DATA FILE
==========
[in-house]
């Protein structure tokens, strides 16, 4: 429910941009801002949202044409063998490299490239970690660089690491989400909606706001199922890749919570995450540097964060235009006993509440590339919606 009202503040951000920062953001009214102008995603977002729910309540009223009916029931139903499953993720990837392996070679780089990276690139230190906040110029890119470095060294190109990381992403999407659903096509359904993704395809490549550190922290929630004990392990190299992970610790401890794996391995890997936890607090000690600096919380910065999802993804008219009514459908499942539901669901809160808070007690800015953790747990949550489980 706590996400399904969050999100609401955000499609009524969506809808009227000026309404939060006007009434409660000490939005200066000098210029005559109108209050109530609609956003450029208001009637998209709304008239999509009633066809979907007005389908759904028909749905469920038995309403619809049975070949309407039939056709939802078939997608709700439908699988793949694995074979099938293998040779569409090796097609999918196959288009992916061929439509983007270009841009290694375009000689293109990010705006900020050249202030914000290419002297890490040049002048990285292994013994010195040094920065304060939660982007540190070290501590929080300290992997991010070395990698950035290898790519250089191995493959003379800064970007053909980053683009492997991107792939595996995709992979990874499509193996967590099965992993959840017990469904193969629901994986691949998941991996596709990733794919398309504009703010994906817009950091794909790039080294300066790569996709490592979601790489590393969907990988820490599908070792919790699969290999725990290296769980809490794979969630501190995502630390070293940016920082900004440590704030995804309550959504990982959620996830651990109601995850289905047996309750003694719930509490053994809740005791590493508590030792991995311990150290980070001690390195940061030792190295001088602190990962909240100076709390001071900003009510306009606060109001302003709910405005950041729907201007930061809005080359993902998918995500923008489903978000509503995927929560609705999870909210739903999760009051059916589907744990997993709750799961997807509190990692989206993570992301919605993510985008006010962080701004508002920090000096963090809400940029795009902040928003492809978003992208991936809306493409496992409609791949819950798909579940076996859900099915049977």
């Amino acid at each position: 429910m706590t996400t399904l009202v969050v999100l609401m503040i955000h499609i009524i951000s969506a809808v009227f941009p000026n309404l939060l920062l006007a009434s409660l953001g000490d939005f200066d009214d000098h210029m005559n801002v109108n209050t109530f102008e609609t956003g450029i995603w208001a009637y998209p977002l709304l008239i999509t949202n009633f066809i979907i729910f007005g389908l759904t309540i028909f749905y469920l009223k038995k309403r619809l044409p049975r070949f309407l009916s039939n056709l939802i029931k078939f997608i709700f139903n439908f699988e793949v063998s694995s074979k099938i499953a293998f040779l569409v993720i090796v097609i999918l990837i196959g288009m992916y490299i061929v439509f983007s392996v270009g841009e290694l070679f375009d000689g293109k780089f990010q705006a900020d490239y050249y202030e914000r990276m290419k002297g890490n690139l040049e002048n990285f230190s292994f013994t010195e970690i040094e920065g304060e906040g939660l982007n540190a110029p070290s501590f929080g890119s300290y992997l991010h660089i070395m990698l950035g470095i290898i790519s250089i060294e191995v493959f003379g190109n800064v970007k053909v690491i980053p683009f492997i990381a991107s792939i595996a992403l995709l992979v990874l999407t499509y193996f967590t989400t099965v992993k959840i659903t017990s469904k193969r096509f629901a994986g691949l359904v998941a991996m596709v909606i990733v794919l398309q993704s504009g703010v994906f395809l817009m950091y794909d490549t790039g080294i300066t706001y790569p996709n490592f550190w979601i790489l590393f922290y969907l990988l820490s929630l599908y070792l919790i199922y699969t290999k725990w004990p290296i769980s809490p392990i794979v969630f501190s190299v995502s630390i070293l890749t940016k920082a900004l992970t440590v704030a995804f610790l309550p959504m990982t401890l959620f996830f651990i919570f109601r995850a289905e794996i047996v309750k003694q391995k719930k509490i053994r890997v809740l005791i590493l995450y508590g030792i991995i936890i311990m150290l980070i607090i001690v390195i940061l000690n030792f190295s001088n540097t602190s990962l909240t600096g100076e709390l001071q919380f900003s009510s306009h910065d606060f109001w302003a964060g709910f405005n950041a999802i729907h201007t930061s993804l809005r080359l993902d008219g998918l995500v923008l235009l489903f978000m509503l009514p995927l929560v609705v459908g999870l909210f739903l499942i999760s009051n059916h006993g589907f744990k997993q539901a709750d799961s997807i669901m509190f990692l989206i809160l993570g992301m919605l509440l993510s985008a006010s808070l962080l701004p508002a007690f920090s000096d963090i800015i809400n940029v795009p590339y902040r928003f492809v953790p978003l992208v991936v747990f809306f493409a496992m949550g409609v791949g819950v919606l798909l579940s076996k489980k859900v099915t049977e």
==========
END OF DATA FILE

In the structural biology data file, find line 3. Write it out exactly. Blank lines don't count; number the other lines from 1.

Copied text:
């Amino acid at each position: 429910m706590t996400t399904l009202v969050v999100l609401m503040i955000h499609i009524i951000s969506a809808v009227f941009p000026n309404l939060l920062l006007a009434s409660l953001g000490d939005f200066d009214d000098h210029m005559n801002v109108n209050t109530f102008e609609t956003g450029i995603w208001a009637y998209p977002l709304l008239i999509t949202n009633f066809i979907i729910f007005g389908l759904t309540i028909f749905y469920l009223k038995k309403r619809l044409p049975r070949f309407l009916s039939n056709l939802i029931k078939f997608i709700f139903n439908f699988e793949v063998s694995s074979k099938i499953a293998f040779l569409v993720i090796v097609i999918l990837i196959g288009m992916y490299i061929v439509f983007s392996v270009g841009e290694l070679f375009d000689g293109k780089f990010q705006a900020d490239y050249y202030e914000r990276m290419k002297g890490n690139l040049e002048n990285f230190s292994f013994t010195e970690i040094e920065g304060e906040g939660l982007n540190a110029p070290s501590f929080g890119s300290y992997l991010h660089i070395m990698l950035g470095i290898i790519s250089i060294e191995v493959f003379g190109n800064v970007k053909v690491i980053p683009f492997i990381a991107s792939i595996a992403l995709l992979v990874l999407t499509y193996f967590t989400t099965v992993k959840i659903t017990s469904k193969r096509f629901a994986g691949l359904v998941a991996m596709v909606i990733v794919l398309q993704s504009g703010v994906f395809l817009m950091y794909d490549t790039g080294i300066t706001y790569p996709n490592f550190w979601i790489l590393f922290y969907l990988l820490s929630l599908y070792l919790i199922y699969t290999k725990w004990p290296i769980s809490p392990i794979v969630f501190s190299v995502s630390i070293l890749t940016k920082a900004l992970t440590v704030a995804f610790l309550p959504m990982t401890l959620f996830f651990i919570f109601r995850a289905e794996i047996v309750k003694q391995k719930k509490i053994r890997v809740l005791i590493l995450y508590g030792i991995i936890i311990m150290l980070i607090i001690v390195i940061l000690n030792f190295s001088n540097t602190s990962l909240t600096g100076e709390l001071q919380f900003s009510s306009h910065d606060f109001w302003a964060g709910f405005n950041a999802i729907h201007t930061s993804l809005r080359l993902d008219g998918l995500v923008l235009l489903f978000m509503l009514p995927l929560v609705v459908g999870l909210f739903l499942i999760s009051n059916h006993g589907f744990k997993q539901a709750d799961s997807i669901m509190f990692l989206i809160l993570g992301m919605l509440l993510s985008a006010s808070l962080l701004p508002a007690f920090s000096d963090i800015i809400n940029v795009p590339y902040r928003f492809v953790p978003l992208v991936v747990f809306f493409a496992m949550g409609v791949g819950v919606l798909l579940s076996k489980k859900v099915t049977e």